29. Gathering InformationScanning Host/Device DiscoveryPing Sweeps/ARP Pings

  30. Gathering InformationScanning Host/Device DiscoveryCountermeasures Use firewalls and Intrusion Prevention Systems (IPSs) to block ping and TCP sweeps VLANs can help isolate ARP pings Ping sweeps can be blocked at the perimeter firewall Use secure (SNMPv3) version of SNMP Change SNMP public strings

  31. Gathering InformationEnumeration EnumerationIntroduction Involves testing open ports and services on hosts/devices to gather more information Includes running tools to determine if open services have known vulnerabilities Also involves scanning for VoIP-unique information such as phone numbers Includes gathering information from TFTP servers and SNMP

  32. Gathering InformationEnumeration Vulnerability TestingTools

  33. Gathering InformationEnumeration Vulnerability TestingCountermeasures The best solution is to upgrade your applications and make sure you continually apply patches Some firewalls and IPSs can detect and mitigate vulnerability scans

  34. Gathering InformationEnumeration TFTP EnumerationIntroduction Almost all phones we tested use TFTP to download their configuration files The TFTP server is rarely well protected If you know or can guess the name of a configuration or firmware file, you can download it without even specifying a password The files are downloaded in the clear and can be easily sniffed Configuration files have usernames, passwords, IP addresses, etc. in them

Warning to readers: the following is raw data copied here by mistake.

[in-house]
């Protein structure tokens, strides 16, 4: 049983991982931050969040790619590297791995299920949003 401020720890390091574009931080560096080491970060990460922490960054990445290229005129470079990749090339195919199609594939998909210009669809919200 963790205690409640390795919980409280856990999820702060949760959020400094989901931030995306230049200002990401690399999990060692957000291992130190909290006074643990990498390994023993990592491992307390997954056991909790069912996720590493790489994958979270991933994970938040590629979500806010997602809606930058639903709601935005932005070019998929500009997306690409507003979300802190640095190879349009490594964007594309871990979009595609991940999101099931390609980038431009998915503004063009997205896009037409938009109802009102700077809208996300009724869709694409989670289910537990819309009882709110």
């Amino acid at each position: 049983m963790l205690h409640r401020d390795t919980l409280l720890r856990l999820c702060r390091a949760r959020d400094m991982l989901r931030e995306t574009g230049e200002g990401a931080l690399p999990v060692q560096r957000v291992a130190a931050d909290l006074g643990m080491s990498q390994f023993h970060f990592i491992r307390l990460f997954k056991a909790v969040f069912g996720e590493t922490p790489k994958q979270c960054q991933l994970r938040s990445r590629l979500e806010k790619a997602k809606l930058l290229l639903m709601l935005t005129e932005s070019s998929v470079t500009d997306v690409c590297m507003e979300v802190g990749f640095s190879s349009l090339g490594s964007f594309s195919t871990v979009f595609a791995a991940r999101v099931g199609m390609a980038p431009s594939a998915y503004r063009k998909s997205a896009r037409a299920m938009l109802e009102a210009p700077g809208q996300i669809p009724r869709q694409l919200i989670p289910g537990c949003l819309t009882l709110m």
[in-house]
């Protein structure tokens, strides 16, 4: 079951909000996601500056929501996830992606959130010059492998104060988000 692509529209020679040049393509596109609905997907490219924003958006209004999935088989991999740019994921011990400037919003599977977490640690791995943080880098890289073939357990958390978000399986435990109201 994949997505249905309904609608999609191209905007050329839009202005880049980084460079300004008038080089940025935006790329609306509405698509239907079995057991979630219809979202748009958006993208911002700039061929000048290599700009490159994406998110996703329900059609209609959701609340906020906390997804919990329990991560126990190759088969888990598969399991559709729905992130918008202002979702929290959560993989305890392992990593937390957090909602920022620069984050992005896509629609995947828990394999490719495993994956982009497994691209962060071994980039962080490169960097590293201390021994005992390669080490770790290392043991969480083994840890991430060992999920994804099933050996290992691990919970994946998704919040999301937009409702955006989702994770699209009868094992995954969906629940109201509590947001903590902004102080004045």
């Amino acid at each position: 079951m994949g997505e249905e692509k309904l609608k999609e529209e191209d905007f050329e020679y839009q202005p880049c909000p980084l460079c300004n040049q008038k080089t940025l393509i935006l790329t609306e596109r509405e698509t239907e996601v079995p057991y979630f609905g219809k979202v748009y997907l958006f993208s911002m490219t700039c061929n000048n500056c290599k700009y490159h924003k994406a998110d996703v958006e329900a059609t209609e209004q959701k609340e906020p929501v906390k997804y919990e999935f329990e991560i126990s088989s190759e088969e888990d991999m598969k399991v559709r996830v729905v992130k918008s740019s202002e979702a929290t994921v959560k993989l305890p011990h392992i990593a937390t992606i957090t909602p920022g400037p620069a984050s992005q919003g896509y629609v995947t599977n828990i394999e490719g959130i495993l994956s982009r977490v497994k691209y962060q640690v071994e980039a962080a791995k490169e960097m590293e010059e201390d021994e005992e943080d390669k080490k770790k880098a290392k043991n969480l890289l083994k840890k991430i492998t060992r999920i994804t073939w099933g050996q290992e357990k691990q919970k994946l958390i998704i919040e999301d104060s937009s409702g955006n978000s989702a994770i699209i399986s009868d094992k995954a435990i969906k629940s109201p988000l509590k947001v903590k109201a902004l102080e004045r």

35. Gathering InformationEnumeration TFTP EnumerationCountermeasures It is difficult not to use TFTP, since it is so commonly used by VoIP vendors Some vendors offer more secure alternatives Firewalls can be used to restrict access to TFTP servers to valid devices

  36. Gathering InformationEnumeration SNMP EnumerationIntroduction SNMP is enabled by default on most IP PBXs and IP phones Simple SNMP sweeps will garner lots of useful information If you know the device type, you can use snmpwalk with the appropriate OID You can find the OID using Solarwinds MIB Default “passwords”, called community strings, are common